Showing posts from September, 2015

294. Prague Cemetery by Umberto Eco

Abracadabra! And I appeared. As suddenly as I 'disapparated'. Blogging became boring. I got other interests. I learnt (still learning) a computer language, took up some courses related to my 'profession', Kofi - my son, came along etc. But I also (re)read a few books, about which I did not blog. Hence, I will be attempting to go back in time to just talk about (not review) some of the books I read.  Prague Cemetery falls into the kind of books that could hold your attention span for longer periods of time. Those books that are exactly as you perceived them to be. For those Dan Brown fans (of which I am not excluded), take any of Dan's books, add more intriguing plots, and crank up its literary value. To this, add the fact that almost every character in this novel has a historical counterpart, and you will get an amazing book that takes you through the historical development of conflicts, assassinations, and much more. The book sought to portray how individuals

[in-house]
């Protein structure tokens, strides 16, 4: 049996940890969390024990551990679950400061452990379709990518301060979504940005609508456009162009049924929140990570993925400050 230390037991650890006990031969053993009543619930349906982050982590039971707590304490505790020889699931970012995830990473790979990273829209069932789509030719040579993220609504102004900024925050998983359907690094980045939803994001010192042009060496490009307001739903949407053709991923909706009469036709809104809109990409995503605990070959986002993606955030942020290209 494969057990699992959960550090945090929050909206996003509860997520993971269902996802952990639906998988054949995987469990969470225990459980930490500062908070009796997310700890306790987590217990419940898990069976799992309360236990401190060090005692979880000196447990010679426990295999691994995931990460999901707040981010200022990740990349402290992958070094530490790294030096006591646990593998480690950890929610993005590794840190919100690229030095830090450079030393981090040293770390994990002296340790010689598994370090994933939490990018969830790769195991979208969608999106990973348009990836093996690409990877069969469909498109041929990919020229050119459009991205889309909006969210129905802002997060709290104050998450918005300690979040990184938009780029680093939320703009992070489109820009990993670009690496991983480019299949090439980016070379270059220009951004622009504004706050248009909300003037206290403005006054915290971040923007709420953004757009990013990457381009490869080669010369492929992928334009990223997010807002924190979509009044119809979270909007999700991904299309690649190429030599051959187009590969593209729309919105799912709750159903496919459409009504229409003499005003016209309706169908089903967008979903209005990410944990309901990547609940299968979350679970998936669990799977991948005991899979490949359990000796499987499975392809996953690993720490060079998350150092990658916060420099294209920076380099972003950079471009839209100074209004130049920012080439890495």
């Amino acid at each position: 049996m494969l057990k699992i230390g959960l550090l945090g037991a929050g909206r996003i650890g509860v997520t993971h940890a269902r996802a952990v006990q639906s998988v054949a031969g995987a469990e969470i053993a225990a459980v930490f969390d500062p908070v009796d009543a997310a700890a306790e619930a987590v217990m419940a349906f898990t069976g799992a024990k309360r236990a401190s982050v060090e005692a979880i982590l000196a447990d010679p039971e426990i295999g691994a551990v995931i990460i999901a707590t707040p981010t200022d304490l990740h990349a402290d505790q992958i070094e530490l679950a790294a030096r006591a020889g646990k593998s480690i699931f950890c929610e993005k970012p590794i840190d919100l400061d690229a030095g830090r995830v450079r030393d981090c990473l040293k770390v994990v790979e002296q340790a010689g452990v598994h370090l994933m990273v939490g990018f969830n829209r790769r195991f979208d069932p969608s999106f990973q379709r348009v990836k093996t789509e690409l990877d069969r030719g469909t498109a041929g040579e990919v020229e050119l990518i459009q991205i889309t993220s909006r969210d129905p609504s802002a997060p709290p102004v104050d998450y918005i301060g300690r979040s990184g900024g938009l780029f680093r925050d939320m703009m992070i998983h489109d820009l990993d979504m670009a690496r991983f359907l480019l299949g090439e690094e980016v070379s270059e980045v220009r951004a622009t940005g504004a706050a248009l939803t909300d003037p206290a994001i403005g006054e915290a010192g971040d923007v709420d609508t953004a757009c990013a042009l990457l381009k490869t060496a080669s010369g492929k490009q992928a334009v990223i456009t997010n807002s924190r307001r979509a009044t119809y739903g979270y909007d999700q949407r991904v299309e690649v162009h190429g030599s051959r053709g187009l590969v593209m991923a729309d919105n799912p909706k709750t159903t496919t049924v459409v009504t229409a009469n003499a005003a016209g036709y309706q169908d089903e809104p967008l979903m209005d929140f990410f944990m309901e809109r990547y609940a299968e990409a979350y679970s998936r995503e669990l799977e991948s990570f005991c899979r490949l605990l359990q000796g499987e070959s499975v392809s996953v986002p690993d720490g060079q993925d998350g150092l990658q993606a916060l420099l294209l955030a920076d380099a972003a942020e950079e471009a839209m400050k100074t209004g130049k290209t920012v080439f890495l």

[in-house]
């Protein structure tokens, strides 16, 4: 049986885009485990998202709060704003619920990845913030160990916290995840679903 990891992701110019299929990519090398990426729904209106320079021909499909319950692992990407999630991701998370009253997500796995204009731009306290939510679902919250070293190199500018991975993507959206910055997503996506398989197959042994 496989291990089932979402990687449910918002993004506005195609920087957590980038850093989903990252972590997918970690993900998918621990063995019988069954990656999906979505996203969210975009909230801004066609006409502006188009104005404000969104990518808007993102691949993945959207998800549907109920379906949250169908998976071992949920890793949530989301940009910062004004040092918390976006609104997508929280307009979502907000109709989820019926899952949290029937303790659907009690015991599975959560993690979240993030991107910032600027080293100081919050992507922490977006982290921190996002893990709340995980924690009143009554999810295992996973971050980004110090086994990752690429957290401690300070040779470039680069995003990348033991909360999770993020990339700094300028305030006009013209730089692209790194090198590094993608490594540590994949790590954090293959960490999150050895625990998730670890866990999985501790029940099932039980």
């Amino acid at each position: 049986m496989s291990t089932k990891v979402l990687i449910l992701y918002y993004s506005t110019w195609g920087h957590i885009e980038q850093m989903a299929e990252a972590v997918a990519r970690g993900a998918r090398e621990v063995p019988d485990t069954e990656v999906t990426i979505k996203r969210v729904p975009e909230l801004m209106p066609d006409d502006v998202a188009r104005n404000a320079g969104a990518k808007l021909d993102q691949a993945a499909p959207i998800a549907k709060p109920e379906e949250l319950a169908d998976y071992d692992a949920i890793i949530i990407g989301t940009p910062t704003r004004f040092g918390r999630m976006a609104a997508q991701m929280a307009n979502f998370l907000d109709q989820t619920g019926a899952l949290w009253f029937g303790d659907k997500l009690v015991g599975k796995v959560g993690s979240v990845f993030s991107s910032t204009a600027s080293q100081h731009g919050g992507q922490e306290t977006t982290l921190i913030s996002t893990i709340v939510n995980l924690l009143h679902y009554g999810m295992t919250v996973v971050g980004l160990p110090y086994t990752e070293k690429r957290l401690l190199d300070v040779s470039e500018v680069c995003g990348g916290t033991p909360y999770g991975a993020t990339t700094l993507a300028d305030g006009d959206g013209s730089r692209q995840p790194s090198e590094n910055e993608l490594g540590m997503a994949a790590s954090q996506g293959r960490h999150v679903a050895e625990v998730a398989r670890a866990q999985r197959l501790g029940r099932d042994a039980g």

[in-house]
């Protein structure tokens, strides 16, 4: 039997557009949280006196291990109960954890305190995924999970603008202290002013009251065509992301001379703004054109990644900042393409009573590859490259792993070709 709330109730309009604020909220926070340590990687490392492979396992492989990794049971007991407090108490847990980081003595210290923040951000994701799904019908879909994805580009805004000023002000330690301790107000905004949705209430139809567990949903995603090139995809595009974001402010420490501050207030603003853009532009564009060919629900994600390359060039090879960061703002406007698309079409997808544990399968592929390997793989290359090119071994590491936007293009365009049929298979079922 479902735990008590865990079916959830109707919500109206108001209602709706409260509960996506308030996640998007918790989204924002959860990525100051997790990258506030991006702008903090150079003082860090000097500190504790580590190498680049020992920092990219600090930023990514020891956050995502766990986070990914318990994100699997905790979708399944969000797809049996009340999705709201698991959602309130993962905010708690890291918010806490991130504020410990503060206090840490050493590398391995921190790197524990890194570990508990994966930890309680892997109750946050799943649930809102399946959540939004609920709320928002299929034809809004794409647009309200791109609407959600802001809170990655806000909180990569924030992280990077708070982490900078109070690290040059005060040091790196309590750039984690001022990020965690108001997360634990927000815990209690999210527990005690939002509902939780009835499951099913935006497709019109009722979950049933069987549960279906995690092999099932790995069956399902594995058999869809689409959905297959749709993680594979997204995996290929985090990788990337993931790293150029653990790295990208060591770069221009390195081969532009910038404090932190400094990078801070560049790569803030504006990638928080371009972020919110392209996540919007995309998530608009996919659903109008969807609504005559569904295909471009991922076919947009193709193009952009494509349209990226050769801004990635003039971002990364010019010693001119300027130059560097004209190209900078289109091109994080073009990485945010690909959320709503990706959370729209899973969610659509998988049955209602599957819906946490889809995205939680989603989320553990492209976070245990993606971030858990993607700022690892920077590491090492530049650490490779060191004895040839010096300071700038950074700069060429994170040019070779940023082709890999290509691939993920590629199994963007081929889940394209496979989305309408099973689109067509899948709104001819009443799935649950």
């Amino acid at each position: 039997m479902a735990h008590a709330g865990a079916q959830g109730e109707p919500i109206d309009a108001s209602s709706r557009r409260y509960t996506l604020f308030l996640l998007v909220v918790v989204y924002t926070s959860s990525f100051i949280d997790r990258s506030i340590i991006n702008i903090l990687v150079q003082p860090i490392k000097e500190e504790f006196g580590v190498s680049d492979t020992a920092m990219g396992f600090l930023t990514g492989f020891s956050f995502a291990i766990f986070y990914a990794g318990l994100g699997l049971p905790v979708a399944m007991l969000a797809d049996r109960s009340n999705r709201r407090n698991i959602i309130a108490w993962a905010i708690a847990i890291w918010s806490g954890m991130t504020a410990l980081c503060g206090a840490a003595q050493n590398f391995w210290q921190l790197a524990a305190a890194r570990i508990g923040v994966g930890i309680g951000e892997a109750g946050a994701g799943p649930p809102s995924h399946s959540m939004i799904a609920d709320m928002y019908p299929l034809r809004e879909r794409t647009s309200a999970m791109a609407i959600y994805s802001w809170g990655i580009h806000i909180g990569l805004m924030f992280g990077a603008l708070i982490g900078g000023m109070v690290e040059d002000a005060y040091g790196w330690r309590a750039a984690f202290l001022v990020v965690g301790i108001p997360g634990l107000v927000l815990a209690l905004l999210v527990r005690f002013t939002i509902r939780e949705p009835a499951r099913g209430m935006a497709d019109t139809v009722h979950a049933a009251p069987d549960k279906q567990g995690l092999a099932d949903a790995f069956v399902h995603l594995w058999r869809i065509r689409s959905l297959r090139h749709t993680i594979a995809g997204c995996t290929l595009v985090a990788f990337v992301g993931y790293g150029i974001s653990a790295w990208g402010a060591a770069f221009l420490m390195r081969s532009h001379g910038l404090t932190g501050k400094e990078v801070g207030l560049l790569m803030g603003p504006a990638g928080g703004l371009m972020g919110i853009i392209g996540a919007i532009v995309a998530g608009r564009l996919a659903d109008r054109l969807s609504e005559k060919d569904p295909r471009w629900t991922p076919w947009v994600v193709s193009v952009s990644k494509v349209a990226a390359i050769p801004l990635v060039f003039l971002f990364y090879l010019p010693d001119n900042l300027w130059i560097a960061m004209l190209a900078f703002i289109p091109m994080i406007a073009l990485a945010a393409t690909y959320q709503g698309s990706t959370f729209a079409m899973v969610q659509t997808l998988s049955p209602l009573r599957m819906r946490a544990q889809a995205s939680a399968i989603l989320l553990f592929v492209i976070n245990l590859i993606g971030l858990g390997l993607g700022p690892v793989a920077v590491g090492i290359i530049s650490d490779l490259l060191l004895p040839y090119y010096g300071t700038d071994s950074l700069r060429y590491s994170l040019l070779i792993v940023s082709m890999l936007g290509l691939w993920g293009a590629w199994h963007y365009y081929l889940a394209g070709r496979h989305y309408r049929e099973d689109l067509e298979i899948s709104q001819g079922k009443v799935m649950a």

Jonathan Tel Wins 2015 Commonwealth Short Story Prize

Jonathan Tel from the UK has won the 2015 Commonwealth 2015 Short Story Prize for his story The Human Phonograph. Within its short form, the story encompasses great sweeps of the world and its history – from the US moon landing to Chinese nuclear tests to reading 19th century Russian literature. The protagonist of the story is a lonely figure in this vast world. “The Human Phonograph ranges from the personal to the universal. The resonances remained with the judges, long after the reading. As one said, we were drawn into the lonely world of the protagonist and we stayed there. It is a disconcerting, extraordinary story of an individual in search of independence and reassurance in a difficult world,” said Romesh Gunesekera, Chair of the international panel of judges. The Human Phonograph is published by The Guardian online . Its writer, Jonathan Tel, is himself a polymath with interests as varied as those in his story. A theoretical physicist and opera librettist, he has previously p